Giving heels on campus the boot

As this semester commences, and fashion statements are made, one cannot help but ask the ever-unanswered question: Are heels appropriate to wear to class?

The idea is actually completely foreign to me since I, standing at six feet tall, have no reason to sport a heel when crossing the campus. But I do believe that the right person can pull off any look. I have therefore compiled this list of guidelines for wearing heels on campus (apart from, of course, your biweekly visit to Toads and Viva’s, followed by SAE Late Night or a costume party):

—You are no taller than 5 feet 5 inches.

—Boots with the heels (and/or the fur).

—Your style is generally vintage.

—You’re straight up ballin’.

The question then becomes what type of heels you are wearing. For example, strappy sandal heels are, for obvious reasons, a hazardous choice. Closed-toe pumps or round-toe heels are certainly a better selection, but one cannot forget the awful cracks in the ground that can impede one’s motion. It therefore seems that wedges or heeled boots are practical for getting from class to class. The last option minimizes one’s tendency to wear socks with heels to avoid the cold which is, at the very least, a bizarre look. Also, do not forget that overly pointy toes or over-the-top materials can lead to the less-than-decent aesthetic — a look I am certain no Yale student wants to sport. On behalf of your fellow students, I ask that you not walk to class in black patent leather, pointy-toe heels that lace up the front and back with pink leather laces. The most tasteful combinations are often inspired by the flirty ’40s with a full skirt, A-line trench and round-toe heels. If you’re going more for the sophisticated look, try wide-leg dark wash denim trousers with a turtleneck, long white coat and pumps. Watch out for Michael Kors and Marc by Marc Jacobs in the Spring ’09 season for key examples of shoe-do’s.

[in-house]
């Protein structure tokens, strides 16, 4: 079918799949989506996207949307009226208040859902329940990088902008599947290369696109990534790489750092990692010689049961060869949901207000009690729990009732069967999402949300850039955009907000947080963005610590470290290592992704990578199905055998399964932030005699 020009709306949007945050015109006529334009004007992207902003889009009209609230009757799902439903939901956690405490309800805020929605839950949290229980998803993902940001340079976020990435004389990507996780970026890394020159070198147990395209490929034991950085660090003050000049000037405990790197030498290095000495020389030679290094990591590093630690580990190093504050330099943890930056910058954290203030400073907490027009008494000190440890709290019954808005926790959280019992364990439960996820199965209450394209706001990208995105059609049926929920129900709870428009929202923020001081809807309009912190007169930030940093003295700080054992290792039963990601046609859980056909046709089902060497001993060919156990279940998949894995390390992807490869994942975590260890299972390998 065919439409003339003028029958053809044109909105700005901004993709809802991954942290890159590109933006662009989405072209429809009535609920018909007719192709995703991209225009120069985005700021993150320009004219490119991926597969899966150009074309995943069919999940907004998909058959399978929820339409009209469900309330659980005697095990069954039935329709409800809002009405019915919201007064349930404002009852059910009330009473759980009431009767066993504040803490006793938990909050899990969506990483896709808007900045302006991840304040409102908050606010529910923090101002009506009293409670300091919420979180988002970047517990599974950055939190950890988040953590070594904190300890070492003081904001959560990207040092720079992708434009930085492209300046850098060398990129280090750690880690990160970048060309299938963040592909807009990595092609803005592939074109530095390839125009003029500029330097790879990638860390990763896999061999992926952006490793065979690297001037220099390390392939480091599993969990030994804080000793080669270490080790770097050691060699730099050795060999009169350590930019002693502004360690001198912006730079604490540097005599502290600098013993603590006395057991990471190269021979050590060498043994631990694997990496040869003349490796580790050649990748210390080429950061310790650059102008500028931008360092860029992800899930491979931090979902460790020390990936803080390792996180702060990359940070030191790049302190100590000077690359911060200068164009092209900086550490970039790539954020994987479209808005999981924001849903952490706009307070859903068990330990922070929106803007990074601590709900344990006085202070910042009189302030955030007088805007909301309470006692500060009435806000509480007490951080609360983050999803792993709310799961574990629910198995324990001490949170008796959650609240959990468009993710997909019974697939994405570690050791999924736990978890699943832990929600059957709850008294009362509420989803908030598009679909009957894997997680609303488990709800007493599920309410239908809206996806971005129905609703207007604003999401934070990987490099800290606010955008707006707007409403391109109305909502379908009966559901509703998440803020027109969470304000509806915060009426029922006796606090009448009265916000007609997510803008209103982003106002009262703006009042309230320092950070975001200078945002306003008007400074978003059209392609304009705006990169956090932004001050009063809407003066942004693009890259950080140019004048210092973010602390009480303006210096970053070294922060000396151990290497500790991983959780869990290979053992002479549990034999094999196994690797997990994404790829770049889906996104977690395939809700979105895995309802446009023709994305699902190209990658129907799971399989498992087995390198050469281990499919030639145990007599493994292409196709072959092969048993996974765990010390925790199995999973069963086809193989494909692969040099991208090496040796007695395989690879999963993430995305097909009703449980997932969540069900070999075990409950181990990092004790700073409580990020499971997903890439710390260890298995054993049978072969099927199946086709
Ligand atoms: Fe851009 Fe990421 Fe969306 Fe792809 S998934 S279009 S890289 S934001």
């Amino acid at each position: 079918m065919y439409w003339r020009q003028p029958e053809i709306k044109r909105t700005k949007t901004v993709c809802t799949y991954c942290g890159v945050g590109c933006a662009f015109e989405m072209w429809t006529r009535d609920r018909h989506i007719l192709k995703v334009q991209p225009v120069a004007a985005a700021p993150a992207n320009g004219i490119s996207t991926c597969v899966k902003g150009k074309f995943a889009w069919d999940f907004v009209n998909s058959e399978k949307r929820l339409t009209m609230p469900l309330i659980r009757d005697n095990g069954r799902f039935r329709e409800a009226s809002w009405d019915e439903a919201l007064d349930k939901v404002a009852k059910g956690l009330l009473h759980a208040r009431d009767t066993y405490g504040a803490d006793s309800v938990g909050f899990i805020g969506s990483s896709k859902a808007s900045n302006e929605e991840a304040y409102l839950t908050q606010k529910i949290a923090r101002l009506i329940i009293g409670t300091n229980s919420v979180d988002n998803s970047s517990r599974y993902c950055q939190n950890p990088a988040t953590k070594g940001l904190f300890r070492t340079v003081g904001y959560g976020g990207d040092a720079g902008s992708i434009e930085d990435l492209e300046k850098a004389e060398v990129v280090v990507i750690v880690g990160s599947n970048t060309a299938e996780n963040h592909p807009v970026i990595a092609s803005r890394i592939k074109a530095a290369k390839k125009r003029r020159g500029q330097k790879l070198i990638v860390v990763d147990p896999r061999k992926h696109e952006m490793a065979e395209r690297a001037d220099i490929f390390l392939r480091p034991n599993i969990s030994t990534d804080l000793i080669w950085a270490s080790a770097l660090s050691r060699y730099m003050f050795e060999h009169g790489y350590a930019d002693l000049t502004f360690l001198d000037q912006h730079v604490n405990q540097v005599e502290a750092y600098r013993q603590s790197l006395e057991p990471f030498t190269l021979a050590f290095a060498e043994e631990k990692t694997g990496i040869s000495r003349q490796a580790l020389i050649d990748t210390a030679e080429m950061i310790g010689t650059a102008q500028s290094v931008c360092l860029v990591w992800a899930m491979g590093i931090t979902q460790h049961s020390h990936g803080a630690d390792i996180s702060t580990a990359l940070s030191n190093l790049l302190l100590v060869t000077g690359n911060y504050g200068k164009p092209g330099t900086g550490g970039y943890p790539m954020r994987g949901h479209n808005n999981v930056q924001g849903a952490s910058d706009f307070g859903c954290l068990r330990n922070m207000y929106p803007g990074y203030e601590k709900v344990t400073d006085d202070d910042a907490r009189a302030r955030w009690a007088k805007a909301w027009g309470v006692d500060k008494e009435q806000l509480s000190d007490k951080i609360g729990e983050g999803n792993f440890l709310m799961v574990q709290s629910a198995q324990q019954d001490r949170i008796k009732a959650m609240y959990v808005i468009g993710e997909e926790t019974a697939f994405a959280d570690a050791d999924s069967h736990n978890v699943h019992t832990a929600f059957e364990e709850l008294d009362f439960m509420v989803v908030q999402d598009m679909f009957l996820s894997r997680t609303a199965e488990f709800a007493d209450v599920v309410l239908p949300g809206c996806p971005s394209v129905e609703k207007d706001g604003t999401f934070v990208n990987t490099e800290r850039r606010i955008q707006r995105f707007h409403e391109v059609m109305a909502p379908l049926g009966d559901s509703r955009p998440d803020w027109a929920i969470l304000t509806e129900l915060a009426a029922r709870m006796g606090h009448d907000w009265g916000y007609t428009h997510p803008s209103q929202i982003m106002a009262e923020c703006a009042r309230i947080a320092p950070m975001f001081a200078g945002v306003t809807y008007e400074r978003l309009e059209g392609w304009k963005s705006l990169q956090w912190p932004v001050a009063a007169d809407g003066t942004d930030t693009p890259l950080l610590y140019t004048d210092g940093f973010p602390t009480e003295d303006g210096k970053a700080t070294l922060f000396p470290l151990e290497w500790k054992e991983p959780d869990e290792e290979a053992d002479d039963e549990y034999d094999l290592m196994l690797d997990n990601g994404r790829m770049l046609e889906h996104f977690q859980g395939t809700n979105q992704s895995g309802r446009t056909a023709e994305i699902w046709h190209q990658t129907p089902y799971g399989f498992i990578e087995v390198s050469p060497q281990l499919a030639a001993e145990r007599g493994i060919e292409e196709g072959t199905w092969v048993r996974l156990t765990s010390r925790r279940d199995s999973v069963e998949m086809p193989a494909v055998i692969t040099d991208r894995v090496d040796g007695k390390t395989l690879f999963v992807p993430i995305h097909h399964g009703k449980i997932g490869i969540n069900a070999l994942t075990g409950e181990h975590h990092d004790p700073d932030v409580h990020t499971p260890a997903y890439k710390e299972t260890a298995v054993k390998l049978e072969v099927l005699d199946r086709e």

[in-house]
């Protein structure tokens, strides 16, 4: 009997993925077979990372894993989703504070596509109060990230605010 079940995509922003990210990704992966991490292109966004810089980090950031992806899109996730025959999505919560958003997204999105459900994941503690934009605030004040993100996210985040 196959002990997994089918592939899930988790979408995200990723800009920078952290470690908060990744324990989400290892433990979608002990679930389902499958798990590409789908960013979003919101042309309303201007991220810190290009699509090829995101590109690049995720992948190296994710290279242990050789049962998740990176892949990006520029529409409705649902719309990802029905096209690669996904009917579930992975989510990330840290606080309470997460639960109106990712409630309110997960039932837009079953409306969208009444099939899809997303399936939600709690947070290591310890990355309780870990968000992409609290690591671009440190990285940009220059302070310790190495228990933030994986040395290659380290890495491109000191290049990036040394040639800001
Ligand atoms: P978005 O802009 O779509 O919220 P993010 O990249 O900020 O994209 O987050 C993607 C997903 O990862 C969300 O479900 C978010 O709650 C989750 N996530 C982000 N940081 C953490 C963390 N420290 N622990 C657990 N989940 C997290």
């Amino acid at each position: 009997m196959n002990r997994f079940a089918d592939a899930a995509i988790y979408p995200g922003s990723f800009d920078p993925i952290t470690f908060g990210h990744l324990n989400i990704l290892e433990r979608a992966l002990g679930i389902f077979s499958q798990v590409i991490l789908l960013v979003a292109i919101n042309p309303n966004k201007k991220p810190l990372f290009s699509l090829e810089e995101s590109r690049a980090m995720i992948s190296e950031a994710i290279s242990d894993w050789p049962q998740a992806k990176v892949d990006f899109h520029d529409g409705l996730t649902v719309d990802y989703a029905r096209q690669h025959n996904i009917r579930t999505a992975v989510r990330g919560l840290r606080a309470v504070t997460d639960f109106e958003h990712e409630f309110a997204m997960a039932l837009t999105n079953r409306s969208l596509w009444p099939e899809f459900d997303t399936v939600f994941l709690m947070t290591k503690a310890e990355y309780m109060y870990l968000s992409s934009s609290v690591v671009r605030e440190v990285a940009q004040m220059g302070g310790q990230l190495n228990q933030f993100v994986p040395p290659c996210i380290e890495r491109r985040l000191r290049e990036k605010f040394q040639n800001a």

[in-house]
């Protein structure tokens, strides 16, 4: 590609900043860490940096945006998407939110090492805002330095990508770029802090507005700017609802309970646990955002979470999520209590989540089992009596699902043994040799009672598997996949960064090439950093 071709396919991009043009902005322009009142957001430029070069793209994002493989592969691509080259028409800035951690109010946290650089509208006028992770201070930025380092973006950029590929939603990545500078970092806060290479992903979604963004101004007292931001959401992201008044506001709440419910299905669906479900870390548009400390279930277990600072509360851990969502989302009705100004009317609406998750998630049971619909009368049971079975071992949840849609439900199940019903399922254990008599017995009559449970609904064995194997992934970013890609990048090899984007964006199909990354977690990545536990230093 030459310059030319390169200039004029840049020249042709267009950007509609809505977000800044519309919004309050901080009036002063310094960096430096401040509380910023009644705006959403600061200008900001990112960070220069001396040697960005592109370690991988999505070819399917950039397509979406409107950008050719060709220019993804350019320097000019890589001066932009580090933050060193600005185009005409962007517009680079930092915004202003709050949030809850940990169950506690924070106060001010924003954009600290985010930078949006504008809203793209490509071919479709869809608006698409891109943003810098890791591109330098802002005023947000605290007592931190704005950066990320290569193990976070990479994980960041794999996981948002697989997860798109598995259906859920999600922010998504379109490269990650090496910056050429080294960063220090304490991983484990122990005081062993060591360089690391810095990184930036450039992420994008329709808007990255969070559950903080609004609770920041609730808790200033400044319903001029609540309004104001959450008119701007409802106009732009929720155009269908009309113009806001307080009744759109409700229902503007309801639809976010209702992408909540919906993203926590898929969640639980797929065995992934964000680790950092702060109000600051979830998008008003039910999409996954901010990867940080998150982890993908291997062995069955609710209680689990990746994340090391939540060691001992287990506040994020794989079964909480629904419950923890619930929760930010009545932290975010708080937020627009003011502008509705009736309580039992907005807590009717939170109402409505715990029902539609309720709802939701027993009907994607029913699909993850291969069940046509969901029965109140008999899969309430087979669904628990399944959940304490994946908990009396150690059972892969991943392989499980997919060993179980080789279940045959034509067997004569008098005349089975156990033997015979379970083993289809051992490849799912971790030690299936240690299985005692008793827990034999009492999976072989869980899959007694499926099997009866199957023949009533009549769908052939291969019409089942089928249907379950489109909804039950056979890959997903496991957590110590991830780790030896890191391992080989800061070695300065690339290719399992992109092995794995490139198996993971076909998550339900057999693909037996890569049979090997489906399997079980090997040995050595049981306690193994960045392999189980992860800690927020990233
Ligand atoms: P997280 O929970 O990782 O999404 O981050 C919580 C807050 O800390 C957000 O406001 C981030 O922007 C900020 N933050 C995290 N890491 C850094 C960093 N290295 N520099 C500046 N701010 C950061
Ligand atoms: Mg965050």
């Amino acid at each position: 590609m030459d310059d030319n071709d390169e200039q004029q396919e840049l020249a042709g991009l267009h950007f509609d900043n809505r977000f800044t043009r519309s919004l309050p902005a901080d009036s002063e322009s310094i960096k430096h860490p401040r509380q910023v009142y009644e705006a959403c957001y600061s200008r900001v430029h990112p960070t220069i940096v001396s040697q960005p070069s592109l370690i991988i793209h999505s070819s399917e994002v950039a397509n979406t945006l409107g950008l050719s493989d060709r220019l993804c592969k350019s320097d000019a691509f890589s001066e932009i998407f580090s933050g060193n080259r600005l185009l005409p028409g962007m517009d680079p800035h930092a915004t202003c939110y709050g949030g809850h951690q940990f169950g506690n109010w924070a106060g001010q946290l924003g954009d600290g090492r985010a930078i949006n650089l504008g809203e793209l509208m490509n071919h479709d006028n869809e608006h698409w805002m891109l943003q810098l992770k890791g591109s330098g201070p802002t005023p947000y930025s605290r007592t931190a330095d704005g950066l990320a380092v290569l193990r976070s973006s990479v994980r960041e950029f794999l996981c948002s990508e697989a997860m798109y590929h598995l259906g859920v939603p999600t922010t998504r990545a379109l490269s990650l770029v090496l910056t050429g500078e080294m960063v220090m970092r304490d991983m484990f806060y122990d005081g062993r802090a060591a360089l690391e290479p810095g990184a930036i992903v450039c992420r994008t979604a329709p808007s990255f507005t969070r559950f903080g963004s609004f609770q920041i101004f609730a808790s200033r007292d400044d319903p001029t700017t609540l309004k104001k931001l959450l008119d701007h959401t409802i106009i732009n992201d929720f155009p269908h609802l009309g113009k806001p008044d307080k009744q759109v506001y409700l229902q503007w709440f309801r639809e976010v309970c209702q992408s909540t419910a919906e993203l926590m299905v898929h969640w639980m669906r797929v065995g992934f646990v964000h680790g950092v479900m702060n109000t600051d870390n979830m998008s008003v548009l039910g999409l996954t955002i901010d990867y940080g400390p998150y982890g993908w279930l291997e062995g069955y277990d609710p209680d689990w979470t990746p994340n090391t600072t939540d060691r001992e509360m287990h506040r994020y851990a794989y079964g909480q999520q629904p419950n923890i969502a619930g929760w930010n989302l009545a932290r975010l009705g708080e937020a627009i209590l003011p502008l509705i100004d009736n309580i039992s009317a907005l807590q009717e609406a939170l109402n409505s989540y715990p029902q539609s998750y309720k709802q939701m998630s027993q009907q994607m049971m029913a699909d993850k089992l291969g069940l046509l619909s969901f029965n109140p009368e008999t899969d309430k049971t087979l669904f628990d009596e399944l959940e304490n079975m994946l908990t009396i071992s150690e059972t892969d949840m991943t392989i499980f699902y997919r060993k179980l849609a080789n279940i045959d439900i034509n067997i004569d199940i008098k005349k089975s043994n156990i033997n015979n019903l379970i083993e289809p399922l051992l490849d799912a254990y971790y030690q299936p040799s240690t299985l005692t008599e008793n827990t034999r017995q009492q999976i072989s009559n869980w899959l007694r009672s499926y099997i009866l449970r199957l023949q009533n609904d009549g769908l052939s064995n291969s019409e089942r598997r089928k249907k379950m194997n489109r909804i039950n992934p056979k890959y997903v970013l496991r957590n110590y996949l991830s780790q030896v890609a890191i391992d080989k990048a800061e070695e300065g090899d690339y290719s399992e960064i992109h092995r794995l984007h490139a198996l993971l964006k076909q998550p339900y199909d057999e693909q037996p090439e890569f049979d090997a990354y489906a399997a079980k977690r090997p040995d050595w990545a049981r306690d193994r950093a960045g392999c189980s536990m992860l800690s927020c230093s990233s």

Whatever your decision, just be sure to own it. Nothing is worse than a teetering girl in the snow.

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